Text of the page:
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20 March 2001Printer-friendly versionEmail a friend

Taking stock of technology
How the fixation with technology companies has caused the rise of the world's stockmarkets - and now their fall.

by Daniel Ben-Ami

What is behind the recent slump in the value of the world's main stockmarkets?

The sharp falls cannot be explained by a change in global economic prospects, or the outlook for corporations. Admittedly there are signs of a slight slowdown in economic growth in the USA. But such a small fluctuation can hardly explain a fall of 60 percent in the Nasdaq, the technology-heavy US market, since its peak in March 2000. Even the falls of about 20 percent in the main Western markets are not merited by any changes to the real economy.

Nor is it useful to simply argue that a stockmarket bubble, which was inflated by 'irrational exuberance', has now burst. Such arguments simply portray investors as a mob that reacts to events for no apparent reason. At best they offer a description of events, rather than an explanation.

The immediate cause of the rise and fall of the stockmarket over the past two years is the market's fixation with technology companies, in an overall climate of intense risk-aversion.

The backdrop for this development is the opening up of a huge gulf between the real economy - which includes companies involved in manufacturing and transport - and the financial economy. As the tempo of economic activity has slowed, many companies have found it more profitable to play the financial markets than invest in the productive economy. In addition, those companies which are directly involved in the financial markets, such as banks and insurance companies, have boomed.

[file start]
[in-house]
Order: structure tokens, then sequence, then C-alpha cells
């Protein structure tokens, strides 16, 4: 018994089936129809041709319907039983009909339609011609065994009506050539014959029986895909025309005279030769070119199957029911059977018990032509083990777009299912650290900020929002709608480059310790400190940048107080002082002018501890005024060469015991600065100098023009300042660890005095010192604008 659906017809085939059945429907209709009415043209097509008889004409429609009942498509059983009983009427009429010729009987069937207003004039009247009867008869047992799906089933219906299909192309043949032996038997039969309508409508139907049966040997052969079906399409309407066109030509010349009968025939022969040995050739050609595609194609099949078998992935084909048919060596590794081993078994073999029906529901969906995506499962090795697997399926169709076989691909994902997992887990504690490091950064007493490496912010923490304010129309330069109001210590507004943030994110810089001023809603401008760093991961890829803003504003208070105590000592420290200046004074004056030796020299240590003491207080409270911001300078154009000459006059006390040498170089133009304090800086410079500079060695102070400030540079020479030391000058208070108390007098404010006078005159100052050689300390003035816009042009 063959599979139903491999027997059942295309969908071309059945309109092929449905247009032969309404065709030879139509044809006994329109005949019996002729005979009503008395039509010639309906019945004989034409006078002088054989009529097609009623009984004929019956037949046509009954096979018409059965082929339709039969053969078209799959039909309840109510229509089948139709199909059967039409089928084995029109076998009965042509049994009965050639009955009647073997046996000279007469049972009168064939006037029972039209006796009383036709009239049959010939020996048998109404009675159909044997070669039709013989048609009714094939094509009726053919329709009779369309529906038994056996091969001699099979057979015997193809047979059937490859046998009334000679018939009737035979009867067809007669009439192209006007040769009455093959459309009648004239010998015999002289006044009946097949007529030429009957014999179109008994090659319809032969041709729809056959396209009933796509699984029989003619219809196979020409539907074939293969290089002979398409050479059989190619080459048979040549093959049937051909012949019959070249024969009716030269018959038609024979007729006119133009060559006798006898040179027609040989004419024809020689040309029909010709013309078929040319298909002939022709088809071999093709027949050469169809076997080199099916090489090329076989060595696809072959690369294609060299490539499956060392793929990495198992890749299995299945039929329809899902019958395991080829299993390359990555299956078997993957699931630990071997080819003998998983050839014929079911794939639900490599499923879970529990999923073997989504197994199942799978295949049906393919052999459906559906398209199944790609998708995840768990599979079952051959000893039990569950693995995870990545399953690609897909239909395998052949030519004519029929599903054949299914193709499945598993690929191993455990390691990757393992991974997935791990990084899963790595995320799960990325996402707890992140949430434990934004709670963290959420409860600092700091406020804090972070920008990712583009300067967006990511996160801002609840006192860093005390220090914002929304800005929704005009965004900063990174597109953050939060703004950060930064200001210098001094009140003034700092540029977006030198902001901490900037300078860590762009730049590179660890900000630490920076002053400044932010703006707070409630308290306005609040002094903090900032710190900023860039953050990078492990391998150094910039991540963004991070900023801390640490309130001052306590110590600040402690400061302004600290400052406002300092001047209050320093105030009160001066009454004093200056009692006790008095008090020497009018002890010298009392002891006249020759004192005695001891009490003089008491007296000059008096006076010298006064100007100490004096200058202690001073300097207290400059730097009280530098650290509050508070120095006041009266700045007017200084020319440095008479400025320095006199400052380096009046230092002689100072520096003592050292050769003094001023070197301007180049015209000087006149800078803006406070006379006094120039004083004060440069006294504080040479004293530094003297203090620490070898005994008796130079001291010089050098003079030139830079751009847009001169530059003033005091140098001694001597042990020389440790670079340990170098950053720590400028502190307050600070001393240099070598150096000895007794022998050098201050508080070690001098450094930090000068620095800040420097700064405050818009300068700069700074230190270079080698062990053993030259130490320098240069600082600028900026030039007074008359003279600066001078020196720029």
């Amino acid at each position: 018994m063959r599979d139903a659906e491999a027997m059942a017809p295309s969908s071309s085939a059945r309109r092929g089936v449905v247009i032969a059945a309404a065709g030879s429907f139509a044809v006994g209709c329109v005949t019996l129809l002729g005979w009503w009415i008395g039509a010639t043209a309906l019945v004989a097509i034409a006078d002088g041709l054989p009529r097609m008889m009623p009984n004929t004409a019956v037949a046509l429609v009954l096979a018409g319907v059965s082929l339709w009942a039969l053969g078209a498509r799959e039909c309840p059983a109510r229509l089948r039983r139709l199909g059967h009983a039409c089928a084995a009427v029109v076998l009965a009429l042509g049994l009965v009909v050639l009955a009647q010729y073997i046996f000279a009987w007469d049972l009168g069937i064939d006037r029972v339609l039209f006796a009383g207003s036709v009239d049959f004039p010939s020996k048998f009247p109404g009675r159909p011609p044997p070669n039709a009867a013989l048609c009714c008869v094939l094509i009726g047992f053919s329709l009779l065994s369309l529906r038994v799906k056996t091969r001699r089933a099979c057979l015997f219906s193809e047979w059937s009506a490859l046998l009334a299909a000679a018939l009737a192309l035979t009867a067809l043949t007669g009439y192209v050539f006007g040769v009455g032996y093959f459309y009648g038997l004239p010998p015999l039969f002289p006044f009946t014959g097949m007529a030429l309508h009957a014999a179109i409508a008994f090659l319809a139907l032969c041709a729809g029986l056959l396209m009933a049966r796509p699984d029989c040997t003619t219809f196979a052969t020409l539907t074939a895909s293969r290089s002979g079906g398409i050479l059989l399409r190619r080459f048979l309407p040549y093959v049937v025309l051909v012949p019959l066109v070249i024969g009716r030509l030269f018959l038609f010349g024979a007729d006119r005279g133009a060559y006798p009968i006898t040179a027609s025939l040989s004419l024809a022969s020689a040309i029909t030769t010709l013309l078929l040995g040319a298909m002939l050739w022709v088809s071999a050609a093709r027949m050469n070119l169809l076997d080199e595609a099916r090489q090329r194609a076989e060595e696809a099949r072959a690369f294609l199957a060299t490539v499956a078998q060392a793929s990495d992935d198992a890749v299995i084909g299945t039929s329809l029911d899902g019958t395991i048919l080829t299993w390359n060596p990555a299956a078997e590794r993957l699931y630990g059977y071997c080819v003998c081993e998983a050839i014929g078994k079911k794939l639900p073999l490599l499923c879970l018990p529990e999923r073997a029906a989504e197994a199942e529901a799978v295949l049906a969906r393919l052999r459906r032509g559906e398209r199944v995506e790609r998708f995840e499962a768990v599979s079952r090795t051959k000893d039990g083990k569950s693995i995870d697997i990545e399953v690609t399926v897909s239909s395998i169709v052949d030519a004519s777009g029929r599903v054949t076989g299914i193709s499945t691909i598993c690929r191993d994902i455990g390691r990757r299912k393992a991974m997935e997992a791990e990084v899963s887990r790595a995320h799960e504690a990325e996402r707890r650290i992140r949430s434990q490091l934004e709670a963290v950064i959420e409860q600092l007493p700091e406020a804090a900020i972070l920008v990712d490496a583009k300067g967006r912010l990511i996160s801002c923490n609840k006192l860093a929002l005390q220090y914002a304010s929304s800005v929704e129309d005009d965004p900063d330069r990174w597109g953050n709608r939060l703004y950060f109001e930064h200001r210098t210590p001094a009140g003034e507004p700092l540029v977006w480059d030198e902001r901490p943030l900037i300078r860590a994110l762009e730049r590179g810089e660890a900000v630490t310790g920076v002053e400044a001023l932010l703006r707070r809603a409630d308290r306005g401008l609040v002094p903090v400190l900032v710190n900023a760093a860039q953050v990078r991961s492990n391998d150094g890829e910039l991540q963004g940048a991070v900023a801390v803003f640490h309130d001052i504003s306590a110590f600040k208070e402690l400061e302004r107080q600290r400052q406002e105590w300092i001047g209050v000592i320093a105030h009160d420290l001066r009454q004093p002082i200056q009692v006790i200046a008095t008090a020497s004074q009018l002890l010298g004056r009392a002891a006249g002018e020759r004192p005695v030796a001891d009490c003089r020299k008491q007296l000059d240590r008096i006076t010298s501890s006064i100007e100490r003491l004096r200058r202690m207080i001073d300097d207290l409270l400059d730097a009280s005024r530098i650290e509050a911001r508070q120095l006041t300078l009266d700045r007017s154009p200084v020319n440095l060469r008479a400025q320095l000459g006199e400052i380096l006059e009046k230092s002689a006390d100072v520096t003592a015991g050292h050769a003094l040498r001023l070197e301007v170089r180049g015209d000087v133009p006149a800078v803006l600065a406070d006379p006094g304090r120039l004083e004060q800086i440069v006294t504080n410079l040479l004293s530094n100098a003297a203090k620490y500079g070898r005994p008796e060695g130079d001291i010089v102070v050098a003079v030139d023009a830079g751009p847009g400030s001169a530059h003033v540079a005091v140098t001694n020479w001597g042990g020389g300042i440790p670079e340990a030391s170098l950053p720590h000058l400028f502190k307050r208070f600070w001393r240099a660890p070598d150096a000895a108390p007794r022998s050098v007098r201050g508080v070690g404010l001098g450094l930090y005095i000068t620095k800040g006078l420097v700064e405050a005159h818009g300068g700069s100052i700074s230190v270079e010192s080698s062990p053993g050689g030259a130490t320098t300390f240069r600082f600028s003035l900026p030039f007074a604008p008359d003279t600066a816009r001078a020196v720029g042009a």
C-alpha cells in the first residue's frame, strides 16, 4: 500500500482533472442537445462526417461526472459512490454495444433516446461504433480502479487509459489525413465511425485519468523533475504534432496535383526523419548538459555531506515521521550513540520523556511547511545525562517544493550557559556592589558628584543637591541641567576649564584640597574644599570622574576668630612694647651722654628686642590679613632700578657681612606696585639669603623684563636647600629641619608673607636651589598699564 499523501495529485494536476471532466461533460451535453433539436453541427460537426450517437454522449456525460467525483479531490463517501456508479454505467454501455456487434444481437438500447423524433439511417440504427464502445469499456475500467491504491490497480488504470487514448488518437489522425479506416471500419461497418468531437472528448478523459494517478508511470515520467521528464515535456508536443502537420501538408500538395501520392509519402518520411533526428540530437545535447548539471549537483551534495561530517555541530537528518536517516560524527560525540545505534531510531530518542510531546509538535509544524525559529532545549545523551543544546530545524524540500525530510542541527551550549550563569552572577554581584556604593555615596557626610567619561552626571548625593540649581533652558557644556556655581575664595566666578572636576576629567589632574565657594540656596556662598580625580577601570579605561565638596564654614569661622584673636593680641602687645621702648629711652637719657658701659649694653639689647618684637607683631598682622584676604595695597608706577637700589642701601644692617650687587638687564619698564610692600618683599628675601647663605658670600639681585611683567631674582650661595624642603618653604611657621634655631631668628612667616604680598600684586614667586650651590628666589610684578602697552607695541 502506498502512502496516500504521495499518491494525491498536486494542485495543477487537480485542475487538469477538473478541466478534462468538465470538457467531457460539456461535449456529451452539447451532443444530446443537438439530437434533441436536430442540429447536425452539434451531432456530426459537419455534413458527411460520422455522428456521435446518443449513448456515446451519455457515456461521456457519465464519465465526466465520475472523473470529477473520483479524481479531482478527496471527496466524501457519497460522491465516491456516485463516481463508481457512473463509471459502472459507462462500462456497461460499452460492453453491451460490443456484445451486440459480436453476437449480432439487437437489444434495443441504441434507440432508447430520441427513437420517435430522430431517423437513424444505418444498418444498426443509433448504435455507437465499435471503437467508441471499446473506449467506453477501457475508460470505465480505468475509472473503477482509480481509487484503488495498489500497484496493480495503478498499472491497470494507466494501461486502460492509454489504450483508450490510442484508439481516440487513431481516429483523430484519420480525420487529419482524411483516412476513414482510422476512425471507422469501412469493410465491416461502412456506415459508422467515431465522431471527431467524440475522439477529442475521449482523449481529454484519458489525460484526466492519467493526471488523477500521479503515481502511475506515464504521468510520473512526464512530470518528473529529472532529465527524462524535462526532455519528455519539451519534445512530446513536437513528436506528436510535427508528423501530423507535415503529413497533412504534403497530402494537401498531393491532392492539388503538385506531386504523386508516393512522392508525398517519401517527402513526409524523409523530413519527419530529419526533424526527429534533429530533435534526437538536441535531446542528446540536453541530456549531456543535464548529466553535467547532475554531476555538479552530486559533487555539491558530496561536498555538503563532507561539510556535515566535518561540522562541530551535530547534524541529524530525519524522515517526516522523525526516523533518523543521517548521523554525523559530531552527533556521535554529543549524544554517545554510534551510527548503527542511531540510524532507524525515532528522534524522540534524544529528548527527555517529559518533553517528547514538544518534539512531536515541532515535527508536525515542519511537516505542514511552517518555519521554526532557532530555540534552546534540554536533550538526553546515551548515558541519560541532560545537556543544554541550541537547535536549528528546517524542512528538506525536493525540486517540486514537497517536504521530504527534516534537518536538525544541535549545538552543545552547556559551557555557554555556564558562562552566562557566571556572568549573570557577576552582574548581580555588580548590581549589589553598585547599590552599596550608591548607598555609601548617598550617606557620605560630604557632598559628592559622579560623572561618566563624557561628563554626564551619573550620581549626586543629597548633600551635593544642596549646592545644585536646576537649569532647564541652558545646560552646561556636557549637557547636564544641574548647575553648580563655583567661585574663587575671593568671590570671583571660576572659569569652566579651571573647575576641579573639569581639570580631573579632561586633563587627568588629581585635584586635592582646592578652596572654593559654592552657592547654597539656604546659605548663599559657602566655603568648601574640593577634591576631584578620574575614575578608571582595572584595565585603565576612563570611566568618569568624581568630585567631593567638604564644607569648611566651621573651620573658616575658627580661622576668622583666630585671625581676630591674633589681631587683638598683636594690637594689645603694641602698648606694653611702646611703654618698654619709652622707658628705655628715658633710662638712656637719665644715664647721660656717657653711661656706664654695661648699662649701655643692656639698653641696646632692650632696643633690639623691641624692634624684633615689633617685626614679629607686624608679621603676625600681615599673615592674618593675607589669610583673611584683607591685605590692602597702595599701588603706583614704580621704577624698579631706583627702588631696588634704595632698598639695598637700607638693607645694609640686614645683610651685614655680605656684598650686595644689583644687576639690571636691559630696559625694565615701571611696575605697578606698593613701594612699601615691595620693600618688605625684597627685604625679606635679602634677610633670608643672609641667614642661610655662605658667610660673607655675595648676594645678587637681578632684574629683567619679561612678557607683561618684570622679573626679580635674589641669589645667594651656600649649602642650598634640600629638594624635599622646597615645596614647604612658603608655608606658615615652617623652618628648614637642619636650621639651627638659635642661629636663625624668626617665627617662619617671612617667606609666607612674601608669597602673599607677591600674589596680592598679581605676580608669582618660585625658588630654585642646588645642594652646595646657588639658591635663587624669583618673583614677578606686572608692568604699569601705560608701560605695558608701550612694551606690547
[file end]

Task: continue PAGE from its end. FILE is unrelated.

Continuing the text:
This separation creates the potential for high financial volatility at the same time as sluggish economic growth. With such a large amount of 'liquidity', or surplus capital, circulating in the world's financial markets, there is always the possibility of financial 'bubbles' developing rapidly. A small change in the outlook for a company or an economy can lead to grossly disproportionate changes in the financial markets.

However, this separation has existed in general terms since the early 1970s. From the end of the economic boom that followed the Second World War the financial markets have grown considerably in importance. In this sense, an inverse relationship has developed between an atrophied real economy and a booming financial economy.

The new element over the past few years is the increasing obsession with technology stocks and the 'new economy'. It is changing perceptions of the technology, media and telecoms (TMT) sector that have provided much of the impetus for stockmarket movements in Europe and North America in recent years.

A quick examination of the figures shows the importance of the technology sector to the recent falls in the stockmarket. Those markets with a high technology weighting have suffered the most. These include the Nasdaq and the Neuer Markt, the pan-European market based in Frankfurt, which has fallen about 80 percent from its peak.

A similar picture emerges when the technology element is stripped out of the main Western markets. For example, the FTSE 100, the main UK stockmarket index, was at an all-time high until recently - if the TMT sector was excluded.